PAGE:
Smart Grid: How it can help improve on power distribution and utility consumption

A Smartgrid. Image courtesy of sissolarventures.com

SMARTGRID – One of those words you have heard flashed around by people in energy, power systems, regulators and investors or even your school professor. If you are like me after hearing it, you put the two words together and got a vague meaning – a power grid that is intelligent or smart. Well when stripped to basics, that is all it is.

Think of the possibility of a very reliable power network with no power fluctuations, minimal or no load shedding, self-healing in case of a fault and very efficiently providing cheap electricity. Imagine a power network or meter that lets you have real time access of your power bill from a phone App on your Android or iOS device.

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Smartmeter App lets you access your energy bills from your smartphone. Image courtesy of Buildyourhomeiq.com

Smartmeter App lets you access your energy bills from your smartphone. Image courtesy of Buildyourhomeiq.com

I mean a grid that’s a lot more green and environmentally friendly as it incorporates more renewable sources of energy like Solar or Wind into the grid and therefore reduces the reliance on or use of fossil fuel sources of power. All these and more possibilities can be achieved with the smart grid.

So what exactly is a smart grid? Smart grid is basically integration of levels of intelligence, automation and control to the power grid. This means more fast computers, two way communication between the consumer and the utility provider, advanced system monitoring, new technologies and equipment to go with it. The main goals of the smart grid are;

  • Intelligence – Sense faults or disturbance before it occurs and respond by isolating the problem and rerouting  power to reduce on the potential outage.

  • Power quality – Provide the right quality without interruptions, sags, spikes, disturbances suitable for the digital economy.

  • Efficient – Be able to meet and respond to the ever changing demand with limited or no change in infrastructure.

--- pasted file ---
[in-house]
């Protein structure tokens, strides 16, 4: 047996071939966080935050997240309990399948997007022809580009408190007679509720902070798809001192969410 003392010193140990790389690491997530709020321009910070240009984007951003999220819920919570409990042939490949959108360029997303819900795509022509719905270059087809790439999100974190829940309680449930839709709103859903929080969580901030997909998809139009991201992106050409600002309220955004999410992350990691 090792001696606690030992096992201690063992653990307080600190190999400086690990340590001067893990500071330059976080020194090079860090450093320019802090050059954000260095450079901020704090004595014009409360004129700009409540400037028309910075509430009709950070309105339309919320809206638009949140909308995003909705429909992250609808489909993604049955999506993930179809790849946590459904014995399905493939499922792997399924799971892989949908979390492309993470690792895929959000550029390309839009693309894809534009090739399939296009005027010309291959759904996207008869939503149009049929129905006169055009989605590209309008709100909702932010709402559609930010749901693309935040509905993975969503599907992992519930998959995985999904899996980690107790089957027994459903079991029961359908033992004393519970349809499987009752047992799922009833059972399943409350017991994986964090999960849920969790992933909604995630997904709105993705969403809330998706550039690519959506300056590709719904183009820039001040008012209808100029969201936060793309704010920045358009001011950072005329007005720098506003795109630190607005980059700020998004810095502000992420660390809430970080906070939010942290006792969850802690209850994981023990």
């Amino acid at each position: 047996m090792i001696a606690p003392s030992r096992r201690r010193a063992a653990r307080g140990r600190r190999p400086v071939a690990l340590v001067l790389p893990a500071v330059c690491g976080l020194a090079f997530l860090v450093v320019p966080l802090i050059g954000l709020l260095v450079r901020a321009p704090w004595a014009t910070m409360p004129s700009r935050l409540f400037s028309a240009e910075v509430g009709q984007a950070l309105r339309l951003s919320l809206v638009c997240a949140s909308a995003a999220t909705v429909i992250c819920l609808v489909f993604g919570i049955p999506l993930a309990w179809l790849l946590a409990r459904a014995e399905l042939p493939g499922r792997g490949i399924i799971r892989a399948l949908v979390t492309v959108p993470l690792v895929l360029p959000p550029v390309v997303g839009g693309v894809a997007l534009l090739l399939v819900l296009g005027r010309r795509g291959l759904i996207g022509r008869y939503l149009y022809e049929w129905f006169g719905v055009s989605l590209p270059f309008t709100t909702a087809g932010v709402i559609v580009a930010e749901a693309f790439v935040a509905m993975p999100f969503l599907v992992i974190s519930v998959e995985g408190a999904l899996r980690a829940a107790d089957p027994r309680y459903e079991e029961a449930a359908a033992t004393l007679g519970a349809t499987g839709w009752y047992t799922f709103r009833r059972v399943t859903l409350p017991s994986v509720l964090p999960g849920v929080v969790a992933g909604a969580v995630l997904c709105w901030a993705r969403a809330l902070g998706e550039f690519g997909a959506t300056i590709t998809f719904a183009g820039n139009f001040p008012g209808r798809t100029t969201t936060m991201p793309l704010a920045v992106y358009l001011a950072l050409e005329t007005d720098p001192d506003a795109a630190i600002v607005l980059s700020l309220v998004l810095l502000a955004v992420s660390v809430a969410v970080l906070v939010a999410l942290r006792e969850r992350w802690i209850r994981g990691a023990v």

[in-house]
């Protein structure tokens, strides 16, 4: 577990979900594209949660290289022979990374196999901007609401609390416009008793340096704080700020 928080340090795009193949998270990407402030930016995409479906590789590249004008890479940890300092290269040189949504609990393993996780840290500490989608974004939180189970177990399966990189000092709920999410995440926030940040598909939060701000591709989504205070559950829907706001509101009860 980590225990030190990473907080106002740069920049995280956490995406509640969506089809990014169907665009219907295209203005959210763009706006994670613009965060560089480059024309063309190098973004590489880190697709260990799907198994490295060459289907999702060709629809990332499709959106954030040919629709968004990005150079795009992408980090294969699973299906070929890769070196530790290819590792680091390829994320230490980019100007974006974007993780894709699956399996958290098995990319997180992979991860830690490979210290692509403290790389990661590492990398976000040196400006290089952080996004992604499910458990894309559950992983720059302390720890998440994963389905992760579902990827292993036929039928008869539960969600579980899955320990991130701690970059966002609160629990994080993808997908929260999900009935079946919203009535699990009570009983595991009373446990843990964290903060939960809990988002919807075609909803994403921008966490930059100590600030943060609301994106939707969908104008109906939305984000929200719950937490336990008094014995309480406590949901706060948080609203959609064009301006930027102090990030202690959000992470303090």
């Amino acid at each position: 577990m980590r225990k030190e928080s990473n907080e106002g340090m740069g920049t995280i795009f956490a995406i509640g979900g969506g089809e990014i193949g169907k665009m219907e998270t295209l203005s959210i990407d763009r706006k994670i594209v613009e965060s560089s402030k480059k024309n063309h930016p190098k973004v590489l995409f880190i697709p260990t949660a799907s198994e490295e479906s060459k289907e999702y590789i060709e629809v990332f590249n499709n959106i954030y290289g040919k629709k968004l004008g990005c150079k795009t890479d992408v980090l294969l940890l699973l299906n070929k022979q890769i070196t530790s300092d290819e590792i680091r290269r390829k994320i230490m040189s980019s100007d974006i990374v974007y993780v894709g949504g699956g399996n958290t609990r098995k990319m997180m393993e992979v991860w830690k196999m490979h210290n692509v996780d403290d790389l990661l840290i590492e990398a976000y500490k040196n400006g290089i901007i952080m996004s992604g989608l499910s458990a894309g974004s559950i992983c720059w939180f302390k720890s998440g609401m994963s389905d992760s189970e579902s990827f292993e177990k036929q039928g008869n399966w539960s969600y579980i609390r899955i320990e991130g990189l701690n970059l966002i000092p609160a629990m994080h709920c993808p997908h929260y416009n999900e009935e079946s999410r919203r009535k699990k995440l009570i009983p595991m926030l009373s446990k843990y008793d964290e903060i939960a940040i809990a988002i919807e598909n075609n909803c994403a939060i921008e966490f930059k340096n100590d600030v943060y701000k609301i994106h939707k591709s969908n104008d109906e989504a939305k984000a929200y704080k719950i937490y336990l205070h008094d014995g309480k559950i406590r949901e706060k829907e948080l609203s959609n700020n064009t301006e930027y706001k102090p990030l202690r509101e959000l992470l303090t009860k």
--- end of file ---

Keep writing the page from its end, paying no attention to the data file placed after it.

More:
• Integration of other sources – Ability to integrate other sources or storage options like renewables without affecting stability and power quality.

  • Resiliency – Ability of the grid to operate in resistance to attack or natural disaster by implementation of security protocols.

  • Ability of the grid to provide new markets, products and services as it emphasises on plug and play innovation for example the ability of a plug in electric vehicles to supply battery power back to the grid especially during peak hours.

  • Active consumer involvement in their energy consumption because of the two way dialogue between the utility and consumer

Full stage implementation of the emerging smart grid technologies at the different points on the grid require large investments in equipment and personnel training, government and utility involvement in fostering new ideas in research and implementation. From these goals one can see a win-win situation for everyone involved; the policy makers – economic advantages and improved quality of life, Utilities – can meet all demand without need for new infrastructure, you and me the consumers get more control and reliability, investors – return on investment.

So how does Uganda fit in here, well smart grid is a wide concept that can only be adopted one stage at a time. Dr. Richard Okou lecturer at Makerere University College of Engineering, Design, Art and Technology had this to say on the topic “Smart grid needs to be redefined for Uganda” this means although smart grid targets different general problems, our immediate needs for the smart grid are very specific therefore our resources should be channeled accordingly. For example Umeme (the power distribution company in Uganda) would like to be able to load shed at transformer level or specific consumers instead of the whole feeder (this basically means more control on who or where they can load shed). Dr. Okou also mentioned he had a few students working on the different aspects of smart grid especially on how this concept can be translated to the Ugandan power network implying that this technology is not far-fetched for our country. In 2011 Umeme piloted prepaid metering a project that is still on going. This is a good start in the move towards a more intelligent power network with more domestic user control. Problems like meter reading faults or over estimation of the meter reading and  power theft which are commonly experienced problems can be eradicated.

In summary smart grid is not a one-time implementation, it is a continuous improvement of different systems on the power network making it more robust and reliable, increasing the control and level of intelligence. It is not limited to a specific area or part of the grid but a combination of different stages of implementation at points on the grid.

Question is; is this an area our government should look at or should it first invest in making power available or a necessity in every home (what people in power and energy would call extending the grid). What are your thoughts?

 Editor’s Note: This is a guest post by Jemimah C. Akiror.  She is as a research assistant at Concordia university Canada where her research is mainly in energy efficiency and electrical machine design. She also takes interest in power systems, renewable energy technologies and power electronics.  You can follow her via @JemyConnie or on Linkedin.